With openings on PUC, CEC, Brown may sharply shape policy

As the transition to Gov.-elect Jerry Brown’s new administration gathers momentum, a key policy area is capturing deep interest in the Capitol — energy.

Brown, a Democrat, has an unprecedented chance to appoint the majorities on both the state Public Utilities Commission and the California Energy Commission, two of the state’s most important regulatory bodies.

“What we’re told is that this would be the first time that an incoming governor will be able to appoint a majority of both the CEC and the PUC,” said Bill Magavern of Sierra Club California. “I think that Brown is having a unified energy policy across his administration.”

“There have been issues about differences of jurisdiction and recently the agencies have made a real effort to work together, the governor elect will want to make sure that all the agencies are following the agenda he laid out in the campaign,” Magavern added.

The CEC licenses power plants, including the new generation of solar plants destined for the Southern California deserts. The commission also sets energy-efficiency standards for appliances, such as the recent, first-in-the-nation rules governing big-screen televisions.

The PUC regulates California’s privately owned utilities – including Edison and Pacific Gas and Electric Co. – and huge telecommunications, rail and transportation networks, among other duties. The PUC, with its rate-setting powers, has an enormous impact on the wallets of Californians and on the bottom lines of major corporations.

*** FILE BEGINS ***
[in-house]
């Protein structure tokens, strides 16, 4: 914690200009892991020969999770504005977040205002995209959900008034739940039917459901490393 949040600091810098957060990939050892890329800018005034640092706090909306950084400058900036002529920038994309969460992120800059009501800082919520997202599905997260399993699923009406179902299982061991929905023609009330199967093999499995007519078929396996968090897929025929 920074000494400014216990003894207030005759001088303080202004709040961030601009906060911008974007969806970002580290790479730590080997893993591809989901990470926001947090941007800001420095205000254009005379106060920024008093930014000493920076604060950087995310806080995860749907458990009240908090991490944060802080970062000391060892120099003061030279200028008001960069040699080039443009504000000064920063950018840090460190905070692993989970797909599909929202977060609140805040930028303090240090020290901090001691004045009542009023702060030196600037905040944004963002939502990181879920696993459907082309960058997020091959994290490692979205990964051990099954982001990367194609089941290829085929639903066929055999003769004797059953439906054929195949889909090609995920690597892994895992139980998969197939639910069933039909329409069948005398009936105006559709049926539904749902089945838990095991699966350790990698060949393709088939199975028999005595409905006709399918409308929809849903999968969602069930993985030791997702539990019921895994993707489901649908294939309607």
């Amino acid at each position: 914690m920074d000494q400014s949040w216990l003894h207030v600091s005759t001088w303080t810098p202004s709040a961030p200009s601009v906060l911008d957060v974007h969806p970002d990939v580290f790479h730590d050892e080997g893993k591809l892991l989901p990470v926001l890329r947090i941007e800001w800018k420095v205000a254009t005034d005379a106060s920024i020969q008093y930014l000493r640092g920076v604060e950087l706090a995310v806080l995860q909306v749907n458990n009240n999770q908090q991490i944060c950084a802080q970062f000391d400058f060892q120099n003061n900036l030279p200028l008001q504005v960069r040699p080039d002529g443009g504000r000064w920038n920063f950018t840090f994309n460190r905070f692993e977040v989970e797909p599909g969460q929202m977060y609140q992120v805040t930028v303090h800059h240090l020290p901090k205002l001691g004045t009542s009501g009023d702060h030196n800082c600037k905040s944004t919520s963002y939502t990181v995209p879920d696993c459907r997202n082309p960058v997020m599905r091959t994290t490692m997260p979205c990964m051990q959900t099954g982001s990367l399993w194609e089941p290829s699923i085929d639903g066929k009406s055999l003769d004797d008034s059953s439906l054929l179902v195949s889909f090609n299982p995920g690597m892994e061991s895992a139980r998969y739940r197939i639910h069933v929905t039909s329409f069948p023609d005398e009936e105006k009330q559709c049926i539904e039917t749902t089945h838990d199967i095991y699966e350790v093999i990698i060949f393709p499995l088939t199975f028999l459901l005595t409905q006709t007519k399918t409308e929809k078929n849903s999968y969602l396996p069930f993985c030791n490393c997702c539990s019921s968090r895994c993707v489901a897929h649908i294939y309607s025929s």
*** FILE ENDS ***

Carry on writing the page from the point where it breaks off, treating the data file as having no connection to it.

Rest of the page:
The five-member commissions are among the most powerful regulatory bodies in the state. Their composition is a critical issue for Brown, who campaigned on green jobs and green energy, and who has been identified for nearly four decades as a proponent of alternative energy development.

At least two – and perhaps as many as four – positions on the five-member PUC may change hands within weeks with the arrival of Brown’s  administration.

The terms of two commissioners Dian Grueneich and John Bohn, expire in January.

Capitol insiders believe the most powerful member of the commission, PUC President Michael Peevey, is on the short list as the next top executive of the Los Angeles Department of Water and Power.

Peevey’s term expires in 2014, and it is unlikely that he would leave the PUC unless Brown appoints a new PUC president. Peevey, who was traveling, said through a PUC spokeswoman that he was unaware of the rumor and that he had not been contacted by the DWP.

All were appointed or reappointed to staggered, six-year terms by Gov. Arnold Schwarzenegger, a Republican.

One person mentioned as a new PUC commissioner is John Geesman, a fomer executive officer and member of the California Energy Commission. Another is Sen. Dean Florez, D-Shafter.

Commissioner Nancy Ryan, a former chief of staff to Peevey, is up for confirmation in the Senate. She was appointed in January and must be confirmed within a year. If she is confirmed, her term will expire in 2014.

If Bohn, Grueneich and Peevey leave the PUC, and if Ryan is not confirmed, four of the seats on the five-member commission will be vacant and up to Brown to fill with his own appointees.

At the California Energy Commission, changes loom also.

Commissioner Jeffrey Byron’s term expires in January, and each year after that another commissioner’s term expires, giving Brown the opportunity to appoint a total of four CEC commissioners.

In addition, Brown reportedly is interested in streamlining energy regulation and eliminating duplication, although few details were available.

But given the state’s enormous budget problems – the latest estimate is $25.4 billion from the Office of the Legislative Analyst – he is likely to find a support in the Legislature for downsizing the bureaucracy and combining state functions.

Brown is no stranger to dealing with the CEC. The commission started up operation in January 1975 as Brown began serving his first term, and he appointed its original members 35 years ago.

The changes give Brown, a Democrat, an unusual opportunity to dramatically shape the PUC with his own appointees.

Contact John Howard at

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